2. Behaviourism and
Although recording technology during the 1970s and 1980s continued to progress, language-lab
approaches apparently began to fall out of favour (Garcia
and Wolff 2001,
et al. 2005). Significant 1970’s technology comprised the 4-hour VHS tapes (1977), the Sony Walkman audiocassette player
(1979) and the video camcorder (1980). The reason for this perceptible loss of
self-efficacy for language labs most likely had its roots partly in the
methodological move away from structural approaches to language learning, to a
flurry of novel, outwardly sturdy but often transient techniques for
second learning acquisition. Well-known such approaches include: The Silent Way
Total Physical Response (Asher 1969);
Community Language Teaching (Curran 1976);
Suggestopedia (Lozanov 1978);
Communicative Approaches (Brumfit and Johnson 1979, Widdowson 1978, Yalden 1983); The Natural Way (Krashen and Terrell 1983).
behaviourist theory with its asserted filling-the-blank-slate
(Beatty 2003, 94), rote-learning and repetitive
drilling (pejoratively known as ‘drill and kill’ Warschauer and Healey
1998) came under a ‘cognitive’ attack from Chomsky in 1964, strangely it is
still discussed and compared to the now trendy and dominant constructivist
model in modern CALL literature. Beatty (2003, 91) for instance attempts to
elucidate how constructivism differs radically from behaviourism suggesting
that learning is a process by which learners construct new ideas or
concepts by making use of their knowledge and experience; the learner ‘has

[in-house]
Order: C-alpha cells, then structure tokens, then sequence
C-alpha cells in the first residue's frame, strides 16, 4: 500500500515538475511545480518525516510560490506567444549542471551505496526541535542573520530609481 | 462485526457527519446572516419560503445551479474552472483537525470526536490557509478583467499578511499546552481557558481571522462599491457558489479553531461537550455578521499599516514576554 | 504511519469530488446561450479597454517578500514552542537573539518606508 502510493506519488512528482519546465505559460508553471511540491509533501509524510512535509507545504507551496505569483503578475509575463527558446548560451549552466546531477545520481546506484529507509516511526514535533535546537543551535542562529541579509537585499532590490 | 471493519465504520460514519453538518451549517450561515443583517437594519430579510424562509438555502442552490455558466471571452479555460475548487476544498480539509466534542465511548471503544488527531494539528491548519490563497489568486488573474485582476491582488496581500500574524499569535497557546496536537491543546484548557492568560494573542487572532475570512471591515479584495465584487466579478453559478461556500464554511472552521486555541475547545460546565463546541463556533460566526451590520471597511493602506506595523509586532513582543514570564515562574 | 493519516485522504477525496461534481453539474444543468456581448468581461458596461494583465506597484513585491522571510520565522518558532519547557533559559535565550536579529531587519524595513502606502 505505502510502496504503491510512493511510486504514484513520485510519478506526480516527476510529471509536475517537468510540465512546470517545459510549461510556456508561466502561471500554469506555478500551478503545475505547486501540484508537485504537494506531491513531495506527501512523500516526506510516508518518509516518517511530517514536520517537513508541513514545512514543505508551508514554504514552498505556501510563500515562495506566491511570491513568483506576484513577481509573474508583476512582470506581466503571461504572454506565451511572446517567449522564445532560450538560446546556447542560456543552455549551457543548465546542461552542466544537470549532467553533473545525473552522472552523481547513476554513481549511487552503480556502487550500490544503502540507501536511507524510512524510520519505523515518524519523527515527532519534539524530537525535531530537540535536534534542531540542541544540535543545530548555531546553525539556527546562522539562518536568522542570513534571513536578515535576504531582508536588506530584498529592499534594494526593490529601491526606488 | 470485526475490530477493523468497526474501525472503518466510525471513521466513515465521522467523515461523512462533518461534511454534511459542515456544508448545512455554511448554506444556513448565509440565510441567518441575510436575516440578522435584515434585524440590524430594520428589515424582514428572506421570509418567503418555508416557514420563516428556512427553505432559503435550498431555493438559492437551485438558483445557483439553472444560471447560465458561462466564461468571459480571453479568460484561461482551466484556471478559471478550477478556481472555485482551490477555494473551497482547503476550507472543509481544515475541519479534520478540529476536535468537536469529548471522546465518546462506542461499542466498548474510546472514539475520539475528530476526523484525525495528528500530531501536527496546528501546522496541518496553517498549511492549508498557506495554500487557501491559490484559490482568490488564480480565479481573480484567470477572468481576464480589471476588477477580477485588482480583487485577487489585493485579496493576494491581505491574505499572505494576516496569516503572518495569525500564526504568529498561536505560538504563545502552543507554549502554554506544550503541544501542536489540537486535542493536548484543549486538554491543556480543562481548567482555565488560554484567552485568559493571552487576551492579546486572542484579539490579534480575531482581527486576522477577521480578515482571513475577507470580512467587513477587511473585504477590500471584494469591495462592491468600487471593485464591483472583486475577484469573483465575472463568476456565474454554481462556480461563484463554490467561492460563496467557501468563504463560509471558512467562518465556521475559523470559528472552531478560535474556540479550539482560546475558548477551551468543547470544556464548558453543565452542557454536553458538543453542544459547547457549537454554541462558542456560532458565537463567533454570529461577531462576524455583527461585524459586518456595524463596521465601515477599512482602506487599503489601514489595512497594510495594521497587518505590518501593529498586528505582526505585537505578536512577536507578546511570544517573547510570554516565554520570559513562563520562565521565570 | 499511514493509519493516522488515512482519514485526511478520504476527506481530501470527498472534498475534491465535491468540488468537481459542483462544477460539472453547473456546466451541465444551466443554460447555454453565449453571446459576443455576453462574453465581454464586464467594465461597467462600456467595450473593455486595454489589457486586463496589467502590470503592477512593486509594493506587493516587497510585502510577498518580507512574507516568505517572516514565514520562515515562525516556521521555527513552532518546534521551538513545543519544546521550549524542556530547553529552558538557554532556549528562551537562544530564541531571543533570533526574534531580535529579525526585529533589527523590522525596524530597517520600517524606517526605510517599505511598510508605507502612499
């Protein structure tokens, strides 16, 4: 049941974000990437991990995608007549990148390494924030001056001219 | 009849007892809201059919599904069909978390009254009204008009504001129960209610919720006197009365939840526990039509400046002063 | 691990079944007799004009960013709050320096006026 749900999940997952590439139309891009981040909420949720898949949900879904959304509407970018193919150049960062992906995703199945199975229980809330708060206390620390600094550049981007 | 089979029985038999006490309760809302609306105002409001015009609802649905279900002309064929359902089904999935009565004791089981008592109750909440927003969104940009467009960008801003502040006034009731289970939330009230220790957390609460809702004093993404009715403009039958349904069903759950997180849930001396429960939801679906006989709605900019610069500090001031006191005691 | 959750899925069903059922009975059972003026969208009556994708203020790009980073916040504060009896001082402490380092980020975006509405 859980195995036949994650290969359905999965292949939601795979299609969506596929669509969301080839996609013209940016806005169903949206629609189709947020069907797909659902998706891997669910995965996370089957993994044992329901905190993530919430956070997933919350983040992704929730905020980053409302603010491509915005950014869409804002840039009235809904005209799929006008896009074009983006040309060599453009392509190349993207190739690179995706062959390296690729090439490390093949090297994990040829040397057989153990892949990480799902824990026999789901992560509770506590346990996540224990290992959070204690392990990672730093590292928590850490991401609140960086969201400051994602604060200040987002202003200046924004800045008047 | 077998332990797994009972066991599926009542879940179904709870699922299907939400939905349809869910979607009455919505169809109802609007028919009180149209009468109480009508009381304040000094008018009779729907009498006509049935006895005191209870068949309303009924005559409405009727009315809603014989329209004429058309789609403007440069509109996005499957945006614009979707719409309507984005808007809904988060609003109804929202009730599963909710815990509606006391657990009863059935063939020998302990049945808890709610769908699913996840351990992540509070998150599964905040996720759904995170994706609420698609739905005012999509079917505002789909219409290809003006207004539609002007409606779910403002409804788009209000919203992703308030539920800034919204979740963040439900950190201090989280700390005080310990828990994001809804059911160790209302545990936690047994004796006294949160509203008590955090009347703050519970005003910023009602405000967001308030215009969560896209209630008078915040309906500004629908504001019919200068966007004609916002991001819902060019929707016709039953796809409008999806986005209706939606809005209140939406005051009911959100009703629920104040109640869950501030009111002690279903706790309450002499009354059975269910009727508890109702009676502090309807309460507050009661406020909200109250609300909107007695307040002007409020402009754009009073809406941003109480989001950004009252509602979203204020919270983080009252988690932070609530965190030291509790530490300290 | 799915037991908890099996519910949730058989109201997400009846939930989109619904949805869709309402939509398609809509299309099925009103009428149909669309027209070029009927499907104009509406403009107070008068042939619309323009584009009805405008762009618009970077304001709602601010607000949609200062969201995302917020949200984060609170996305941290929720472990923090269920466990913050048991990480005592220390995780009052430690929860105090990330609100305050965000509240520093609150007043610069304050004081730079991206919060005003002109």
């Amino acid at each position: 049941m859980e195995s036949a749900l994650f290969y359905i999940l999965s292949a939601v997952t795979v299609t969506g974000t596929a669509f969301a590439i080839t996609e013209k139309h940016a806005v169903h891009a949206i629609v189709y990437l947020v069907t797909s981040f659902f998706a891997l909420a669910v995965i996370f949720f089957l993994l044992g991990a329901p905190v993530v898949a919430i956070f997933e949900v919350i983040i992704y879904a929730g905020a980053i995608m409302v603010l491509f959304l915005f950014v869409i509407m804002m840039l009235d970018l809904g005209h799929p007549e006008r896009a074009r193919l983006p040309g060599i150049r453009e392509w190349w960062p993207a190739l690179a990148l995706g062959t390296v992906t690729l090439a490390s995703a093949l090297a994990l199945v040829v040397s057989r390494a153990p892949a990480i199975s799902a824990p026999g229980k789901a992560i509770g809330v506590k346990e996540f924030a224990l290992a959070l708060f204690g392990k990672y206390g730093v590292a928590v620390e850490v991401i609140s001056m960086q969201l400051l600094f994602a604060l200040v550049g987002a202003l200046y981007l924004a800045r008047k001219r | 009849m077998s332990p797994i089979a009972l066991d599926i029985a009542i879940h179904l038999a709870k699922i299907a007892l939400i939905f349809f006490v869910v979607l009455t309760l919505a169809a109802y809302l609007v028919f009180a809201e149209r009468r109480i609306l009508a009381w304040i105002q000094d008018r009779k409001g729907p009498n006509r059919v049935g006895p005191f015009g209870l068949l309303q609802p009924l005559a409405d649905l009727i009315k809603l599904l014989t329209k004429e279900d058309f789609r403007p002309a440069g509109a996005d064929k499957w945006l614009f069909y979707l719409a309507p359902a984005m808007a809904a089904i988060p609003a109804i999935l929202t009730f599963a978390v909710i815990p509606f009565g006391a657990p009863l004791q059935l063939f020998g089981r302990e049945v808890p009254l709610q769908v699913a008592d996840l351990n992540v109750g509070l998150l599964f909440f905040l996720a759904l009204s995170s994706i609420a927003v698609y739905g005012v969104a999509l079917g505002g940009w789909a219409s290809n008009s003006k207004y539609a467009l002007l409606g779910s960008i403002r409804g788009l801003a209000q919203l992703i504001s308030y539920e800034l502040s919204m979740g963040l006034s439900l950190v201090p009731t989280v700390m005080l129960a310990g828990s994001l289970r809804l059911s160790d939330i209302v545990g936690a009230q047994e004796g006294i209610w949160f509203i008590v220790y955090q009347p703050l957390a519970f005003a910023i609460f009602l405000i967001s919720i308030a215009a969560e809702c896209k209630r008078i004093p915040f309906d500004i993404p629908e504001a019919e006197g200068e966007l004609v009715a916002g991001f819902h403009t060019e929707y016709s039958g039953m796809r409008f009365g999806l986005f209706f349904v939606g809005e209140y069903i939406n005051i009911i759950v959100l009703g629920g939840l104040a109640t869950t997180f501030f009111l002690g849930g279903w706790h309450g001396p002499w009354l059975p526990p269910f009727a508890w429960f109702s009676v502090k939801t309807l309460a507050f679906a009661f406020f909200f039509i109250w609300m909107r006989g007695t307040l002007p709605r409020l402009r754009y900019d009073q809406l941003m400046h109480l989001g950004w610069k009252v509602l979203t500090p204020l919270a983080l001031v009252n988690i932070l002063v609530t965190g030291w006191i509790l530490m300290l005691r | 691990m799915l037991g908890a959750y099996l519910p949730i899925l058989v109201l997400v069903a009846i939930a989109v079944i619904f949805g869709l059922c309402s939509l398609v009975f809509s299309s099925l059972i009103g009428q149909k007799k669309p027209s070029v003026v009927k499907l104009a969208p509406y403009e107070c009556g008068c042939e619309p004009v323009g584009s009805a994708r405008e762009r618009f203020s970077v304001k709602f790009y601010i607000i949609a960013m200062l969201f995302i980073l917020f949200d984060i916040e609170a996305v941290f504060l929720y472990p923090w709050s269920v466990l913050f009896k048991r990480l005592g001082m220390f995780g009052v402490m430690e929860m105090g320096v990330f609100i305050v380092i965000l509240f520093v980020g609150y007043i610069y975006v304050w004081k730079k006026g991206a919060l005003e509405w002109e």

greater control and responsibility over what he or she learns’ (Beatty 2003,
91). Beatty (2003, 99-100) also asserts that collaboration
is an important activity in CALL as it encourages
social skills and thinking skills and it mirrors the way in which learners
often need to work once they leave the academic setting. There is also an
imposing and compelling literature base that discusses the benefits of
collaboration (e.g. Candlin 1981; Chaudron 1988; Ellis 1998; Nunan 1992). Modern language-lab Web pages also often
refer to the concept of taking control and responsibility over learning; for
instance in the Directed
Independent Language Study programme on the Yale University’s Center for Language Study
Web page, it is stated that students ‘must be
self-directed and self-disciplined, and they must be willing and able to assume
full responsibility for their learning’.
3. Autonomous learning as a construct
Autonomous learning is now a language-lab buzzword; it has therefore become a feature of self-access centres
(or language labs) (Benson 2001,
instance, the University of Hull’s Open Learning Centre
states that students can work independently on language learning in a
comfortable and well-resourced environment or the University of Nebraska-Lincoln’s
Modern Languages Lab
maintains that lab work is of an individual, independent nature and that
instructors ‘may check’ lab work. Moreover, Davies
et al. (2005,
10) state that with
regard to complete commercial language courses (courseware) to be used online,
facilitated through a language lab, the general consensus of opinion is that
one principle of usage should reflect the need to allow the learner to proceed
from dependence to autonomy in any learning activity. Benson (2001, 35)